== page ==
• In Hawaii, Safe Software's FME will be used to support ETL processes that will take data from source systems into the business intelligence platform.
  • Supporting the core technology environment will be a Microsoft Windows based system integration server that will support ETL and analytic processes.
  • In Hawaii, the system integration server will be deployed using Amazon's Web Services.
  • The programming language Python will be used to write scripts that will automate ETL, analytic and other processes supporting the business intelligence solution overall.
  • Advanced diagnostic and predictive analytic capabilities will be delivered using the open-source technology platform R and its development engine, R Studio. This tool will also be used to support ETL processes.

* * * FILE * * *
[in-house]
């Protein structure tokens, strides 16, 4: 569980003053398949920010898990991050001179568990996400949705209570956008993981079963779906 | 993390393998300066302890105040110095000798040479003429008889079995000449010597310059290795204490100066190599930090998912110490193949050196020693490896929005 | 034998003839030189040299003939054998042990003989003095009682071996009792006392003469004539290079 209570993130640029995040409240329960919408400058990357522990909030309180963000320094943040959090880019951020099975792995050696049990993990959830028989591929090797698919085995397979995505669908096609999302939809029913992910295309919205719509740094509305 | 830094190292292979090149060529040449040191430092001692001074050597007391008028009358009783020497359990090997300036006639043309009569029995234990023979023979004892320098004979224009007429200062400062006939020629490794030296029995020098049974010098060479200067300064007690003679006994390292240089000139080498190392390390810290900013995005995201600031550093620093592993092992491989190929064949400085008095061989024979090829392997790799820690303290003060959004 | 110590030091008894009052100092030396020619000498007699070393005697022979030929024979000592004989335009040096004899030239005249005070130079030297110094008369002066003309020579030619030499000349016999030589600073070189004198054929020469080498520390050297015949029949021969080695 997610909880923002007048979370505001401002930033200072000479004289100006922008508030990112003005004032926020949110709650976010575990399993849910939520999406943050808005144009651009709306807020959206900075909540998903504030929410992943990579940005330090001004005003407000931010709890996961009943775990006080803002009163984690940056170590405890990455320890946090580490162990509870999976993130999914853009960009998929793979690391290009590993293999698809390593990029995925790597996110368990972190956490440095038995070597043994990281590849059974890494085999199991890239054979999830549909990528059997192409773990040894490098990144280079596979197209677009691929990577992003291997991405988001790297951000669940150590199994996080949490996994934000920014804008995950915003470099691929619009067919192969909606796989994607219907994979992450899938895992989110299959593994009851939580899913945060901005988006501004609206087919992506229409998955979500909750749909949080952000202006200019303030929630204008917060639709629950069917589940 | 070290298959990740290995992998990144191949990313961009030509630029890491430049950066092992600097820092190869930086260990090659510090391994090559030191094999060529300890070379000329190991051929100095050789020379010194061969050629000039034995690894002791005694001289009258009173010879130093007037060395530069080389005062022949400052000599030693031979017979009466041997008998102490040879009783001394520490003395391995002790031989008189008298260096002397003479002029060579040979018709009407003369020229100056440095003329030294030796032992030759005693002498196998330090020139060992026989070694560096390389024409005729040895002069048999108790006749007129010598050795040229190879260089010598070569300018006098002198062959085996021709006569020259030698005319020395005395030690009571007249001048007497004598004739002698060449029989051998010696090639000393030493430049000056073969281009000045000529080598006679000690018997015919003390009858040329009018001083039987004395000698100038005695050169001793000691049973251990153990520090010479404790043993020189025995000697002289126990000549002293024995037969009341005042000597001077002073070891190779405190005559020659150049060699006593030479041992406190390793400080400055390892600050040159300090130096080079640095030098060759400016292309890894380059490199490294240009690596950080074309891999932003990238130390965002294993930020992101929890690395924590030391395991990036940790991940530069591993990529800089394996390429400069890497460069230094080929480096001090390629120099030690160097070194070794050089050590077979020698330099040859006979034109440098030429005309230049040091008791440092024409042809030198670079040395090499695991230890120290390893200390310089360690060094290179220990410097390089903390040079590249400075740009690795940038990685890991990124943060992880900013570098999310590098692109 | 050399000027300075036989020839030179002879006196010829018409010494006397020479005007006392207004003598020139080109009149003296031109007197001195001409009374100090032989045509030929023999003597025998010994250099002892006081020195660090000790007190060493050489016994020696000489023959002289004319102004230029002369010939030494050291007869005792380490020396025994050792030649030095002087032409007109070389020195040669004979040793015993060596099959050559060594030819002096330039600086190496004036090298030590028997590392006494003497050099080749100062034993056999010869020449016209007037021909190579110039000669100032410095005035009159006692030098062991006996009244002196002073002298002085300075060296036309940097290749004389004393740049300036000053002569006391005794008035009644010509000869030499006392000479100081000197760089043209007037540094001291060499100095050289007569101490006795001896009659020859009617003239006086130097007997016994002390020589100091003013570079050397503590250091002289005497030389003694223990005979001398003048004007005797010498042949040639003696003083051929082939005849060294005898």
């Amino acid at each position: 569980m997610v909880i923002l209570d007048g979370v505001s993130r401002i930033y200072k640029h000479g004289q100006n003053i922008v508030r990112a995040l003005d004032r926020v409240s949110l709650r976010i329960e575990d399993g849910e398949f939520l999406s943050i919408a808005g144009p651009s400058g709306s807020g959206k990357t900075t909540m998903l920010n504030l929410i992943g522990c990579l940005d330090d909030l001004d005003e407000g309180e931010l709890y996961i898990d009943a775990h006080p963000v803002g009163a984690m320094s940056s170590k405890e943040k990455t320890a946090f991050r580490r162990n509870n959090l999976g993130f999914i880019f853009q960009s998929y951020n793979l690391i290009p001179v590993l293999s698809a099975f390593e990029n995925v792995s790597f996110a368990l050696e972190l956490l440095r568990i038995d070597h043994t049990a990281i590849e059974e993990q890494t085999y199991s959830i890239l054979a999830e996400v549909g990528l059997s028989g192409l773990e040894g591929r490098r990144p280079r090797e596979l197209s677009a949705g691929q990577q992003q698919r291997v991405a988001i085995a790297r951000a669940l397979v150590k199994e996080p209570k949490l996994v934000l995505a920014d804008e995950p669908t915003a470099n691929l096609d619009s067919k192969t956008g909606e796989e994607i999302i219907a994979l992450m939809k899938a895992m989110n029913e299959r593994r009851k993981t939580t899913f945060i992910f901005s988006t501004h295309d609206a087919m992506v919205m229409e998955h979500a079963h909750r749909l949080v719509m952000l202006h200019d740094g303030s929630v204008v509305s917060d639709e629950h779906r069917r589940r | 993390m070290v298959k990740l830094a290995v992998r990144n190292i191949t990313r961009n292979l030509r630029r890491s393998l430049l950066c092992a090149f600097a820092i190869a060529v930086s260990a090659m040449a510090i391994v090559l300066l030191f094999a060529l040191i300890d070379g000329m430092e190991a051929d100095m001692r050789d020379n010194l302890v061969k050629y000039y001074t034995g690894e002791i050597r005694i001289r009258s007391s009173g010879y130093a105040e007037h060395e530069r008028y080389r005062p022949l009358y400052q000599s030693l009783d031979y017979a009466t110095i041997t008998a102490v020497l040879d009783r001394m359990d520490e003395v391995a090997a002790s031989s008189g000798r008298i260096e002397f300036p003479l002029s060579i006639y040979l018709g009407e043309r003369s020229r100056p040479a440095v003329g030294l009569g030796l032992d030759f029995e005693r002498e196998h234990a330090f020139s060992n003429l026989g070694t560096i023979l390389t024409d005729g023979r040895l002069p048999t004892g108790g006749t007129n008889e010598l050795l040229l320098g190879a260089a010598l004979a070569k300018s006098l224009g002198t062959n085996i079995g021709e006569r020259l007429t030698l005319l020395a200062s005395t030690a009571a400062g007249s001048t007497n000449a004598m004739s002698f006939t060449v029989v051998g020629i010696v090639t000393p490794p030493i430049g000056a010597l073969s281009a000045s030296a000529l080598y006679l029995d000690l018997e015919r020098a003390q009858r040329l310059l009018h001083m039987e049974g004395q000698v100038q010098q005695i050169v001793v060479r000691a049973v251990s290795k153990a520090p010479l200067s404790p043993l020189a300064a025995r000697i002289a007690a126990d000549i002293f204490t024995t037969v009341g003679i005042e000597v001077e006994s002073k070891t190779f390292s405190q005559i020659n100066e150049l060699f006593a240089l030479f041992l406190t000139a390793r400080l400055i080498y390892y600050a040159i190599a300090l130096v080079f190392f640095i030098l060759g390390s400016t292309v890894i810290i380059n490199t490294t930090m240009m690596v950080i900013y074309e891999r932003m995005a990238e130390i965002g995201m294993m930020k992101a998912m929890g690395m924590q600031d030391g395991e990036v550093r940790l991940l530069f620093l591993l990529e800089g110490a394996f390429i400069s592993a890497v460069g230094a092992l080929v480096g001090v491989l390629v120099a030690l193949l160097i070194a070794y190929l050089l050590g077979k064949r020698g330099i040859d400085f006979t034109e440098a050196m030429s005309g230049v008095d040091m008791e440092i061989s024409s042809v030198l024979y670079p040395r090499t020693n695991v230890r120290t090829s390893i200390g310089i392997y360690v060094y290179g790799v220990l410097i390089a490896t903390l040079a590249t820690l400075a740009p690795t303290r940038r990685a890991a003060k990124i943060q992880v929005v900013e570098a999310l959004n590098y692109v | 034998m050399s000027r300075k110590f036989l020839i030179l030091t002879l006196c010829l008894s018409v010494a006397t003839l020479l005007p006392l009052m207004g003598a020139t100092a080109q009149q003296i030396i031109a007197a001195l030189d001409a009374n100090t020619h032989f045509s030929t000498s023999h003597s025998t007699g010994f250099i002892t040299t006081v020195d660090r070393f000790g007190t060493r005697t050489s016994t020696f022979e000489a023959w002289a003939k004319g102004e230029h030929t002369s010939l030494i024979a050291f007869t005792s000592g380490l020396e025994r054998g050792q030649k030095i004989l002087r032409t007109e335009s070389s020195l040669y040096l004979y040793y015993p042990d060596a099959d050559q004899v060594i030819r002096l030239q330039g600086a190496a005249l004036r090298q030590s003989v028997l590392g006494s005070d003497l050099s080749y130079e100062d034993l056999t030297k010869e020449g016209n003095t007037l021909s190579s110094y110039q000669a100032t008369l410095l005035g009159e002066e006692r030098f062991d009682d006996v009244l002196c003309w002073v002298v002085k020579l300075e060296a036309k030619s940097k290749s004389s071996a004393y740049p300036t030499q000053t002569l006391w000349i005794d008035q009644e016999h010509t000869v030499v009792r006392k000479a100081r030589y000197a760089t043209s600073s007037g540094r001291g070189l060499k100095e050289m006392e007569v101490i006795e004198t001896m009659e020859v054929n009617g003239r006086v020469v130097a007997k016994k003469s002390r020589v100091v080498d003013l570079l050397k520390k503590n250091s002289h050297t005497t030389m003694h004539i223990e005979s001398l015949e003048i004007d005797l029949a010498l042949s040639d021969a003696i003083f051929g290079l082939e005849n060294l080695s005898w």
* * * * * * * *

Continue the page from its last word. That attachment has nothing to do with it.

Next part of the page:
After reviewing numerous alternatives, both HDOT and UDOT believe that this combination of technologies and service providers is the best fit for this engagement for several reasons, including:

  • Combination of industry leading software solution and an experienced system integrator. Many software companies provide their own services. Socrata however, intentionally goes to market with Grant Thornton for DOT initiatives like this one, bringing together the best of both organizations. Together they provide HDOT with a comprehensive solution delivered expertly from implementation through to system management. Backed by extensive transportation experience, the Grant Thornton DOT practice, in concert with Socrata, will ensure that both HDOT and UDOT maximizes its investment.